Electoral [adjective]

Definition of Electoral:


Synonyms of Electoral:

Opposite/Antonyms of Electoral:


Sentence/Example of Electoral:

In both Arizona and Pennsylvania, a larger percentage of the Republican voter pool switched than of the Democratic pool, but hardly at levels that threaten electoral success.

Yet despite their differences, these two regions underscore larger electoral trends rippling across the country and are helpful in understanding how rural, suburban and urban America voted.

McCoy suggested that real, institutional change could start with the electoral process itself.

Indeed, harassment, ill-treatment, arbitrary arrests and detention of opposition candidates and supporters have been worrying developments during the electoral campaign.

Lesko objected to the electoral-vote count from Arizona itself, meaning that she found something suspect in the election which she herself won.

Only 64 of the 202 House Republicans who participated in the vote opposed the effort to disqualify the electoral results in Pennsylvania.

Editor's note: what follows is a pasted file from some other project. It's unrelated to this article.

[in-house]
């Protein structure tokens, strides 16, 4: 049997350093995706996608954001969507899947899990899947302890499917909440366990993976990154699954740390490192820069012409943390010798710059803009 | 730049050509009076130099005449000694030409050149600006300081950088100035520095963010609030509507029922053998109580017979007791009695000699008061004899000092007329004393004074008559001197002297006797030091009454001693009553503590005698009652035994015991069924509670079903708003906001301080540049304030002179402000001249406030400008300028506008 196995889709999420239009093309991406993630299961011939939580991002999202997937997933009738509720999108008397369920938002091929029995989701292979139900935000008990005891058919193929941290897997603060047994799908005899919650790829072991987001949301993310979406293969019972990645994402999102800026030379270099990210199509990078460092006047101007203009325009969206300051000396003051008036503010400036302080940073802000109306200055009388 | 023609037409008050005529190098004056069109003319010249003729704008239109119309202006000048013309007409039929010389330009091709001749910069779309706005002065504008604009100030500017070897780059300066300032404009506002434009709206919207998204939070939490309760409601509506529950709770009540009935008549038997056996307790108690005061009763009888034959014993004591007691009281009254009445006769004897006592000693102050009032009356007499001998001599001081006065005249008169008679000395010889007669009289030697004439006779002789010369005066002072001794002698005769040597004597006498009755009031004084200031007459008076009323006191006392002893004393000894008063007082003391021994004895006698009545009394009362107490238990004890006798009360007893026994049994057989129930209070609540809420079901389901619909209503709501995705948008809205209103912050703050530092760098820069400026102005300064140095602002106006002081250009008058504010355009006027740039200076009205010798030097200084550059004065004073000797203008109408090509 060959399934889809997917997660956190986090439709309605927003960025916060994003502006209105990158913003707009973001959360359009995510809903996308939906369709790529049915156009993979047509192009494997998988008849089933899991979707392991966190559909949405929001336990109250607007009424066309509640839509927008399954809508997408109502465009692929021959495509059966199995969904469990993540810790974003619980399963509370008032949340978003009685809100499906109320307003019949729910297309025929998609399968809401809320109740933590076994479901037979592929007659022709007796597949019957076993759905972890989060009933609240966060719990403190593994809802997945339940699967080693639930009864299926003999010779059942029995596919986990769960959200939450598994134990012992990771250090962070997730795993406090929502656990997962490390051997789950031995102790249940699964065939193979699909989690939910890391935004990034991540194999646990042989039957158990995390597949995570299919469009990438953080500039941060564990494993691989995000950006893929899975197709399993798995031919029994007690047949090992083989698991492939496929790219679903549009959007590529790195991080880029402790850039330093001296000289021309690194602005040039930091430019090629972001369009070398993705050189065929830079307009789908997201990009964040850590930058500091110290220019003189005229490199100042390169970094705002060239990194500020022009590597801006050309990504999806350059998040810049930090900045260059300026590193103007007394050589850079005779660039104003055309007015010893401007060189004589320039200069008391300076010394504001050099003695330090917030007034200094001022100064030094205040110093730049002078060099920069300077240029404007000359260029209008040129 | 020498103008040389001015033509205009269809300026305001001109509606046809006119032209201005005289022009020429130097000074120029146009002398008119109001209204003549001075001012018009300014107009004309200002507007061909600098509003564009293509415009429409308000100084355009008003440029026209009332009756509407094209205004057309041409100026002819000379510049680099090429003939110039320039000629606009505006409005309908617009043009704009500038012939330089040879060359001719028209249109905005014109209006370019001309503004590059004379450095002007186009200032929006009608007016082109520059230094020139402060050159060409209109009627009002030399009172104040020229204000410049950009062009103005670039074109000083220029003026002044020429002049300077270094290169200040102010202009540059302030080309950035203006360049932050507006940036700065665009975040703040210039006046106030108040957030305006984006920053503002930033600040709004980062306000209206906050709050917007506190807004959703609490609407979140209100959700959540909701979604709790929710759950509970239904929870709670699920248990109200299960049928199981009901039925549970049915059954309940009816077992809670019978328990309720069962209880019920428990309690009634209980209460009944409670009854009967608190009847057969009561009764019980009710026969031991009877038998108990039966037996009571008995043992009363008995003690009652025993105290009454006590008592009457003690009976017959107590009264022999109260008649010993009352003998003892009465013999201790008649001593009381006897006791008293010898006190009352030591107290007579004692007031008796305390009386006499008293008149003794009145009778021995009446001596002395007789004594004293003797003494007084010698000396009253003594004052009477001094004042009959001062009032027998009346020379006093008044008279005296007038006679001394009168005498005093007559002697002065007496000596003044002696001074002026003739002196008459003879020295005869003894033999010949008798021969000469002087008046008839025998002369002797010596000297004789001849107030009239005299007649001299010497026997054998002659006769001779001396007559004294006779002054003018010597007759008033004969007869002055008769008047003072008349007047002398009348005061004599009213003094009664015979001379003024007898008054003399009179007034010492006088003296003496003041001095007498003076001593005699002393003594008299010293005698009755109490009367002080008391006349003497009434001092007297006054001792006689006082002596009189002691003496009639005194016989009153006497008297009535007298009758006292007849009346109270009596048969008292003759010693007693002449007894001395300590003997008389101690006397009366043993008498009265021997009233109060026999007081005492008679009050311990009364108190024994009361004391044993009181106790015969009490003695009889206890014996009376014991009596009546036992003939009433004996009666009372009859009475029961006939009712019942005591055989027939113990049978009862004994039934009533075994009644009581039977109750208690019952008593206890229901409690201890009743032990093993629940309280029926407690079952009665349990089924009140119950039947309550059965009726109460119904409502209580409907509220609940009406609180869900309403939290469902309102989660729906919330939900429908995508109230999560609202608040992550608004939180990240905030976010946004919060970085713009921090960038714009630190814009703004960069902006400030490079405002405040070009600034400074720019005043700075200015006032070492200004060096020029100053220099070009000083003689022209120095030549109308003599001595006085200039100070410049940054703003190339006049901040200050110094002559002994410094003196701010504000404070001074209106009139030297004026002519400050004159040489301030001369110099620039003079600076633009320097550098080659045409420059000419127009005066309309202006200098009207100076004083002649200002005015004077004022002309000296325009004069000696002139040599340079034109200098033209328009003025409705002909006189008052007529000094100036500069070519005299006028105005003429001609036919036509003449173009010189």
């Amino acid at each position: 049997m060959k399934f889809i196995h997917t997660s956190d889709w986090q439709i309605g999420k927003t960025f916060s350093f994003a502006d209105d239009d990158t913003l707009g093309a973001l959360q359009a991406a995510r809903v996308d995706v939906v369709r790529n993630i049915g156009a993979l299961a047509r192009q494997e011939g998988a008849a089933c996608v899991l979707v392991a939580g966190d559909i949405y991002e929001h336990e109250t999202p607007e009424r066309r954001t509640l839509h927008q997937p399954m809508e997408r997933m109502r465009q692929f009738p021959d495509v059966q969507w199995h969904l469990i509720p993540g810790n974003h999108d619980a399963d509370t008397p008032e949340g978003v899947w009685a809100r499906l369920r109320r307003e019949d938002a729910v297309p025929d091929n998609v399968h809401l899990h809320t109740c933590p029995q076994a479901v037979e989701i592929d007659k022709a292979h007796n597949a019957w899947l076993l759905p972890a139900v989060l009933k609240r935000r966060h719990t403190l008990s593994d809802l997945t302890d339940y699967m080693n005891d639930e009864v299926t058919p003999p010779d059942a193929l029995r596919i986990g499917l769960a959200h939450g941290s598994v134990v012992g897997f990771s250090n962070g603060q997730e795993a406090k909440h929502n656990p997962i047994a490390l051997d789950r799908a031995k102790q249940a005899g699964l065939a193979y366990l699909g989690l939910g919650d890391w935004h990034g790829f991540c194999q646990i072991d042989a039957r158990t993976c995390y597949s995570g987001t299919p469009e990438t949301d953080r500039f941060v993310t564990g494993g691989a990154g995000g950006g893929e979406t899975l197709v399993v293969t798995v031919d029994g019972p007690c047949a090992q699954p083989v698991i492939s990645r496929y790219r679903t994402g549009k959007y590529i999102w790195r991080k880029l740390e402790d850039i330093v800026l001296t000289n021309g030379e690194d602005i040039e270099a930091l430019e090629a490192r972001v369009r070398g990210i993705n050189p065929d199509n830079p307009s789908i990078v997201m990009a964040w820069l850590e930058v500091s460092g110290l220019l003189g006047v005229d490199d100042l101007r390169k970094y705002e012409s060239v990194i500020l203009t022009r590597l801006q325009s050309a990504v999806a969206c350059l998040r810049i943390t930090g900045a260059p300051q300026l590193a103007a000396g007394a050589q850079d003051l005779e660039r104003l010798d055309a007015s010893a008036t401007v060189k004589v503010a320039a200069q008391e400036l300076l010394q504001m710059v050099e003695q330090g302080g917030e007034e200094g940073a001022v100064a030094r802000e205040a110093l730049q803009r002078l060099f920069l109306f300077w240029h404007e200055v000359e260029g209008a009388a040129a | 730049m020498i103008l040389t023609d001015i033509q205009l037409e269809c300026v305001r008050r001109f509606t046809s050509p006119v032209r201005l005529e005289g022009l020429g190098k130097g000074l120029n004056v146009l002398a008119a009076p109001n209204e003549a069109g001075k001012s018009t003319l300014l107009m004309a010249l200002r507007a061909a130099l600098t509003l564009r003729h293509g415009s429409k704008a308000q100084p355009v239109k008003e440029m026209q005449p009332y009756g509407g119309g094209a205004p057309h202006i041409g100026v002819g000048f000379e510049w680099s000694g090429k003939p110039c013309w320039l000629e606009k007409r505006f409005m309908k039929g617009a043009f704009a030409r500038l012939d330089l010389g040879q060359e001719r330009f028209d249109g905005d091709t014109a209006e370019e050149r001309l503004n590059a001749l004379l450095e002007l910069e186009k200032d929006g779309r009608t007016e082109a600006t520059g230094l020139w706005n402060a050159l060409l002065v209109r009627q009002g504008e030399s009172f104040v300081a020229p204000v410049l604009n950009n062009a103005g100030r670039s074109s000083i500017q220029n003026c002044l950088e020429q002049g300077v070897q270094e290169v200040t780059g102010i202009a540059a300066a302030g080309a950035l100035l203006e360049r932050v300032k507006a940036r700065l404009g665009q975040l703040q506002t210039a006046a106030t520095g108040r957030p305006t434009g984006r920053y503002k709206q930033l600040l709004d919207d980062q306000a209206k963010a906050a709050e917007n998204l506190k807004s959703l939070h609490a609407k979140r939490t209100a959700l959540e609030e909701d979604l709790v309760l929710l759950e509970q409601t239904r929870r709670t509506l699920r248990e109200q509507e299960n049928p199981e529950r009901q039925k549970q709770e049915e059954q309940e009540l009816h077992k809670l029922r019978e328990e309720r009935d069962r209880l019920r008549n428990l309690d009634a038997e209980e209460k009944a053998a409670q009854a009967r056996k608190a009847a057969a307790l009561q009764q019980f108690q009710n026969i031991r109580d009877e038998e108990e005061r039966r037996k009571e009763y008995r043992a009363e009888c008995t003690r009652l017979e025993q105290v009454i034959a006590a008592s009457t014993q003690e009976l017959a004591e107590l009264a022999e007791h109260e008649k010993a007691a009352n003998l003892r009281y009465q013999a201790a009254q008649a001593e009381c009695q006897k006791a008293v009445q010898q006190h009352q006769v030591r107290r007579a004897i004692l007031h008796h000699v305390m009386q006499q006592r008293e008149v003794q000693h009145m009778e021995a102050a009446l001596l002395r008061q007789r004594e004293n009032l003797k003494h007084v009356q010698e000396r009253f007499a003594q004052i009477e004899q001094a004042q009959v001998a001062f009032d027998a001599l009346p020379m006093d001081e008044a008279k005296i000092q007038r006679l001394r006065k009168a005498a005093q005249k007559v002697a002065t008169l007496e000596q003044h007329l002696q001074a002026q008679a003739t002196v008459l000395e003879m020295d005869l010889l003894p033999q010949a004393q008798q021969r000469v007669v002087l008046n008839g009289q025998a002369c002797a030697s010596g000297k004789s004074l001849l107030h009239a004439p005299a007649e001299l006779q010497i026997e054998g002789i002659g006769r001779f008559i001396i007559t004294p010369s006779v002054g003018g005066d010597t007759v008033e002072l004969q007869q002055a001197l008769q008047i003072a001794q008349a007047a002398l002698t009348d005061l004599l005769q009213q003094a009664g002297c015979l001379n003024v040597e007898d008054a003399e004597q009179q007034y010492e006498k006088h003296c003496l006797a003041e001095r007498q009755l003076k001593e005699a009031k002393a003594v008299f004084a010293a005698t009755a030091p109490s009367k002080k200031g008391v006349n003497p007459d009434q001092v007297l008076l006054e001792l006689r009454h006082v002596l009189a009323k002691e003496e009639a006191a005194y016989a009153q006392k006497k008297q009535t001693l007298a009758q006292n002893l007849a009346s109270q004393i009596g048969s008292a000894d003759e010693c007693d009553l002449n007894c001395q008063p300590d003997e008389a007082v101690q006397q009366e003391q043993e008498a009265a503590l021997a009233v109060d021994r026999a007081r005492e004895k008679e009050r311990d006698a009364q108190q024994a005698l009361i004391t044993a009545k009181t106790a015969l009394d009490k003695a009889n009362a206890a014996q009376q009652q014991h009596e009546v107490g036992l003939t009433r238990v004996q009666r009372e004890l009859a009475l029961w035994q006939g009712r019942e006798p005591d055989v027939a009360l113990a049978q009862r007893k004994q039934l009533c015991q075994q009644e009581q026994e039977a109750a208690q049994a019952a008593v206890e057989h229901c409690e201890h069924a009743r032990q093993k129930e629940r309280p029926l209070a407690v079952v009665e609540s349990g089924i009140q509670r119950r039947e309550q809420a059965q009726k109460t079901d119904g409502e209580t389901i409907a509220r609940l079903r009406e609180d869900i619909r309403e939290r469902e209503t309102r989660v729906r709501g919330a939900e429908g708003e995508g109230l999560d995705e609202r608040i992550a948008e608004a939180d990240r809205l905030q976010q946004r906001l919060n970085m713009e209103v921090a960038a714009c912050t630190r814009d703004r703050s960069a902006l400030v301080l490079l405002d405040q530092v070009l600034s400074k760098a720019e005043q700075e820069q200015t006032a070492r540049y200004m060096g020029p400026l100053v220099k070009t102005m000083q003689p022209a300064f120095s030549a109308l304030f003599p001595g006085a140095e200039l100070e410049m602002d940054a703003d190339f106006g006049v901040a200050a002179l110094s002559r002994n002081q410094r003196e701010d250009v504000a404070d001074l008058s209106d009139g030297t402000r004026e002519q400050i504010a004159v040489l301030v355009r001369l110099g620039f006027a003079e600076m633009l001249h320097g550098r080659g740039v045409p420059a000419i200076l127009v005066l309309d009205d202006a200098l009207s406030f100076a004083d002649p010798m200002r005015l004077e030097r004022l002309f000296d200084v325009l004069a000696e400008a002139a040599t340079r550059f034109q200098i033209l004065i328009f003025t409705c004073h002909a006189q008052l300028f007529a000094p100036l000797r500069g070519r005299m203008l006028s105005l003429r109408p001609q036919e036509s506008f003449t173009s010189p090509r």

So when two came in for the first week of January at the last minute, they glanced at the calendar and realized the potential renters were likely planning to protest the electoral-college vote.

Hawley argued that because Pennsylvania’s top court threw out a challenge to electoral laws early on, there still could be some questions to whether the changes were constitutional.

If Republicans get the message that anti-democratic actions have negative electoral consequences, they may be less inclined to push democracy to the brink in the future.

The obvious explanation is that North Carolina’s electoral politics are still broadly similar to the rest of the South’s.